Regardless of storage POTENTIAL, if mines fail to follow best management practices, they are likely to do more harm than good.

Texas does not enforce best management practices common in other states, such as setbacks from rivers, sloping of dikes, and strengthening of dikes.

In Texas, we locate mines in floodways. And dikes are so thin that they often fail. Case in point: the mine we are talking about. There, dikes have been breached repeatedly. The river has cut through the pit and carried sediment downstream. That sediment then helped clog the river and create floods, not prevent them.

Rather than trying to deny what happened and change the debate, TACA should acknowledge what happened and work with citizen groups and government to create new regulations that protect the public as well as themselves.

What Really Happened in West Fork Mines During Harvey

Here’s what it looked like. This series of photos shows West Fork sand mines during Harvey on 8/30/17, one day after the peak. The river was flowing at only one-third of its peak on this day, according to the San Jacinto River Authority.

West Fork Sand Mine complex inundated by Harvey. Two of the three stockpiles in this photo were decimated by the flood. Sediment from the pits was also picked up by currents within them and carried downstream. Mine used in illustration above is in center.

Following are several close ups that show water breaching dikes, entering the mine and eroding areas within it and then carrying sediment downstream. All images taken on 8/30/17, courtesy of Google Earth and NASA.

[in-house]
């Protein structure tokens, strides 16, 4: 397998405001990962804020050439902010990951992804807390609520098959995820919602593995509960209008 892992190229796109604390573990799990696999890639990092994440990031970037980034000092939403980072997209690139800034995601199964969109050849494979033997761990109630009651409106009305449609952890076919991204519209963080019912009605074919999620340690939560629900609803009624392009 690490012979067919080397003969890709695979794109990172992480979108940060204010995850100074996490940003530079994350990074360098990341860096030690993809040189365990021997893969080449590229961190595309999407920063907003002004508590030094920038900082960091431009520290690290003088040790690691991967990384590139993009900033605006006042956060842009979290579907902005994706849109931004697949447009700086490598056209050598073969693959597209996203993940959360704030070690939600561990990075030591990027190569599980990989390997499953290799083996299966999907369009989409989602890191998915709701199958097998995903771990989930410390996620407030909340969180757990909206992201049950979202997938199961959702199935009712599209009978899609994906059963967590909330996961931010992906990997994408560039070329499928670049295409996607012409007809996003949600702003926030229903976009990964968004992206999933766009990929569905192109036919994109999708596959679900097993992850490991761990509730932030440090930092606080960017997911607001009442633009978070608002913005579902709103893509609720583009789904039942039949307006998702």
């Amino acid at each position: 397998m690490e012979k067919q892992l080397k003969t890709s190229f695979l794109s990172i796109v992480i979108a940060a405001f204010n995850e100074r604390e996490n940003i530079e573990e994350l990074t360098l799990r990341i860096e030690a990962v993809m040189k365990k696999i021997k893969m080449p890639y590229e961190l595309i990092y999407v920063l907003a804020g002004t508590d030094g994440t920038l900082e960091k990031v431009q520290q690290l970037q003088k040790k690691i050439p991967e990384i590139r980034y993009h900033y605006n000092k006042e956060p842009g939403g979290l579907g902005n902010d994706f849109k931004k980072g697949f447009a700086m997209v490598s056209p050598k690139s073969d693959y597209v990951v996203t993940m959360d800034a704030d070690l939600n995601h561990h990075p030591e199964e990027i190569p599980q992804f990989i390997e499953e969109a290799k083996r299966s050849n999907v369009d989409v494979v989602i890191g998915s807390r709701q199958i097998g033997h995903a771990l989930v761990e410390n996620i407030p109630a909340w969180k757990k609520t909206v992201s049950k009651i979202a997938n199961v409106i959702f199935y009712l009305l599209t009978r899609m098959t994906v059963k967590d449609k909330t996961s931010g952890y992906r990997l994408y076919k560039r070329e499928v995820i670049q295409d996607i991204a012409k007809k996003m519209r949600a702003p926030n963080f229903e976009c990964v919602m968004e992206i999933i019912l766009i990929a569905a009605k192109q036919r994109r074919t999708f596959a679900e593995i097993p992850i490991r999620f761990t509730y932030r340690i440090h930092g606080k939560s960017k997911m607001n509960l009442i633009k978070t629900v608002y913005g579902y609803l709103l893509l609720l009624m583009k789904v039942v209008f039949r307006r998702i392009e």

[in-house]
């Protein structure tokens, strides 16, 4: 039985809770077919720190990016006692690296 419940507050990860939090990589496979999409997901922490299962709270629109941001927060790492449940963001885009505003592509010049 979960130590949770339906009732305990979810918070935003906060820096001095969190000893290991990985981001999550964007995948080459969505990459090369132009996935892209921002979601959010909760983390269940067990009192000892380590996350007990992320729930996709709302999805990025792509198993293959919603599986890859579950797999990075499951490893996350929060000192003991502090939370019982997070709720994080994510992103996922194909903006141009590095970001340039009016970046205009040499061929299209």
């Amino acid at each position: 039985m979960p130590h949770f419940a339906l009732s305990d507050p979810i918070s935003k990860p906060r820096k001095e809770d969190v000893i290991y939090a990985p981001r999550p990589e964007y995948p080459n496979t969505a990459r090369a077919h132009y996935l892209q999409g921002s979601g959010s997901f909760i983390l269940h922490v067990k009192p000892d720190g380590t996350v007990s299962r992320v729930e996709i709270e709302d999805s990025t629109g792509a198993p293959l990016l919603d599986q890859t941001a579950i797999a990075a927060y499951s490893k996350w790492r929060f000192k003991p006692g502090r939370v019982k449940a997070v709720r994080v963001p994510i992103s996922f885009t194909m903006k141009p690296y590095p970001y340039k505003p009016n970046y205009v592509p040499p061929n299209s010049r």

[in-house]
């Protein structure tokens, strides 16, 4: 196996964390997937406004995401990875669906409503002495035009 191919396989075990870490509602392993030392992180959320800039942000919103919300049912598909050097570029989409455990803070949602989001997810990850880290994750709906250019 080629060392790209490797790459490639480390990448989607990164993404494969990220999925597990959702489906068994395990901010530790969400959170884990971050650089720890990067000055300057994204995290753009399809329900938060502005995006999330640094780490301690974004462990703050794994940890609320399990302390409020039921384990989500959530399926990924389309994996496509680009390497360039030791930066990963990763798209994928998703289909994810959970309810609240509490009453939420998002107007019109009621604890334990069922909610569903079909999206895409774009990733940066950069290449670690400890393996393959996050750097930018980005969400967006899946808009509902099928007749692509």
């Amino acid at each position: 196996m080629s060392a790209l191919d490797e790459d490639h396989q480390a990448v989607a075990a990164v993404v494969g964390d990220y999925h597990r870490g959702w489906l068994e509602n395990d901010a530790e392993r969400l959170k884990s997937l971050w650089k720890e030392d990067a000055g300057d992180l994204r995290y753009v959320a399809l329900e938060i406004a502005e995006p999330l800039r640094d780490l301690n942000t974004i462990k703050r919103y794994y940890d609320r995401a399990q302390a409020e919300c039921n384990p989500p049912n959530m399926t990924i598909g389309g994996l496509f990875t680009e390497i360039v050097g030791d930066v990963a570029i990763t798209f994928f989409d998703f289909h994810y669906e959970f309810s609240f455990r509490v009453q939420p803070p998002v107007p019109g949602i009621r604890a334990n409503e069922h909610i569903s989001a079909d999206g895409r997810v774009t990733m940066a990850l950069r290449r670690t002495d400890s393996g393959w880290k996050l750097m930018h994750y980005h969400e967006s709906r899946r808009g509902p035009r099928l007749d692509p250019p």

Floodwater broke dikes, captured the sand pit and flowed straight through it.

Rapids within the mine.

Force of floodwater washed out road INSIDE mine.

Floodwater rushing out of forest into sand mine. It then flowed through and over dikes on the opposite side.

Exit Point for Floodwaters in this Mine

This next image shows the floodwaters exiting the mine on the far side after they scooped up sediment.

Floodwaters exit mine during Harvey. Photo taken on 8/30/2017.

Harvey was not the only flood when this has happened. The Memorial Day flood in 2015 and the Tax Day Flood in 2016 also saw breaches of the dikes. Those floods were much smaller and still caused problems, underscoring the need to modify permitting, regulations and best practices.

Exit point when river captured mine during Memorial Day flood in 2015.

Exit point two months later, on 7/31/2015. Breach was still unprepared and mine was leaking sediment into river.

By March of 2016, the breach had been repaired, but you can also see how sand was building up against it.

Less than a year later, when the flood waters had subsided, we can see the growth and orientation of the sand bars within the mine on the upper left in this 2017 image. This indicates that current within the mines during river capture was forcing sediment out of the mines.

I fail to see how this particular sand mine can prevent flooding. These pictures tell a different story. If the operator and TACA supported best management practices common in other states and countries, they might be able to help prevent flooding. But until that happens, I’m going to call Mr. Perkins’ claim a perfect-world generalization that has real-world limitations and exceptions.

And until TACA and the mines acknowledge the role they have played in flooding, residents will have a hard time emotionally accepting their presence in the community.

As always, these are my opinions on a matter of public interest. They are protected by the First Amendment of the United States Constitution and the Anti-SLAPP statutes of the great State of Texas.

Posted by Bob Rehak on August 11, 2018

347 Days since Hurricane Harvey